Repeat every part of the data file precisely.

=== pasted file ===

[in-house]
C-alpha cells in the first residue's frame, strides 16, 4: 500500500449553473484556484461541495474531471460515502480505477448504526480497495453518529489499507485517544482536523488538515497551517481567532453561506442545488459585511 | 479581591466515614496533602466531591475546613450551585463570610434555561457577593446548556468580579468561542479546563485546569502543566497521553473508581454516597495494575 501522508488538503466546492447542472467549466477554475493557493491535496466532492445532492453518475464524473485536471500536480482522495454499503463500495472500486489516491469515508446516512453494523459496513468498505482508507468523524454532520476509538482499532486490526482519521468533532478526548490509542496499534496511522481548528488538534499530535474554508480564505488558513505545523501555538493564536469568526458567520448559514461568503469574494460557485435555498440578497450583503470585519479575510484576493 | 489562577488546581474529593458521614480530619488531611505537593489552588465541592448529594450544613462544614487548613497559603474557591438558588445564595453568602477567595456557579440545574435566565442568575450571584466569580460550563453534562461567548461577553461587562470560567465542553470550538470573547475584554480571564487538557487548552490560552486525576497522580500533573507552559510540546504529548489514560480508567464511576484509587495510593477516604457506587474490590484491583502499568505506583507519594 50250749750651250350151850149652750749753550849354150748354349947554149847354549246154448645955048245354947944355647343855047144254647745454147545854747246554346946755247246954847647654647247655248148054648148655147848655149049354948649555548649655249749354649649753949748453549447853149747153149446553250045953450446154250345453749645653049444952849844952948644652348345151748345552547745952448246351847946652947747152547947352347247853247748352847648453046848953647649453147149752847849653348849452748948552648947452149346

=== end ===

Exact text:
[in-house]
C-alpha cells in the first residue's frame, strides 16, 4: 500500500449553473484556484461541495474531471460515502480505477448504526480497495453518529489499507485517544482536523488538515497551517481567532453561506442545488459585511 | 479581591466515614496533602466531591475546613450551585463570610434555561457577593446548556468580579468561542479546563485546569502543566497521553473508581454516597495494575 501522508488538503466546492447542472467549466477554475493557493491535496466532492445532492453518475464524473485536471500536480482522495454499503463500495472500486489516491469515508446516512453494523459496513468498505482508507468523524454532520476509538482499532486490526482519521468533532478526548490509542496499534496511522481548528488538534499530535474554508480564505488558513505545523501555538493564536469568526458567520448559514461568503469574494460557485435555498440578497450583503470585519479575510484576493 | 489562577488546581474529593458521614480530619488531611505537593489552588465541592448529594450544613462544614487548613497559603474557591438558588445564595453568602477567595456557579440545574435566565442568575450571584466569580460550563453534562461567548461577553461587562470560567465542553470550538470573547475584554480571564487538557487548552490560552486525576497522580500533573507552559510540546504529548489514560480508567464511576484509587495510593477516604457506587474490590484491583502499568505506583507519594 50250749750651250350151850149652750749753550849354150748354349947554149847354549246154448645955048245354947944355647343855047144254647745454147545854747246554346946755247246954847647654647247655248148054648148655147848655149049354948649555548649655249749354649649753949748453549447853149747153149446553250045953450446154250345453749645653049444952849844952948644652348345151748345552547745952448246351847946652947747152547947352347247853247748352847648453046848953647649453147149752847849653348849452748948552648947452149346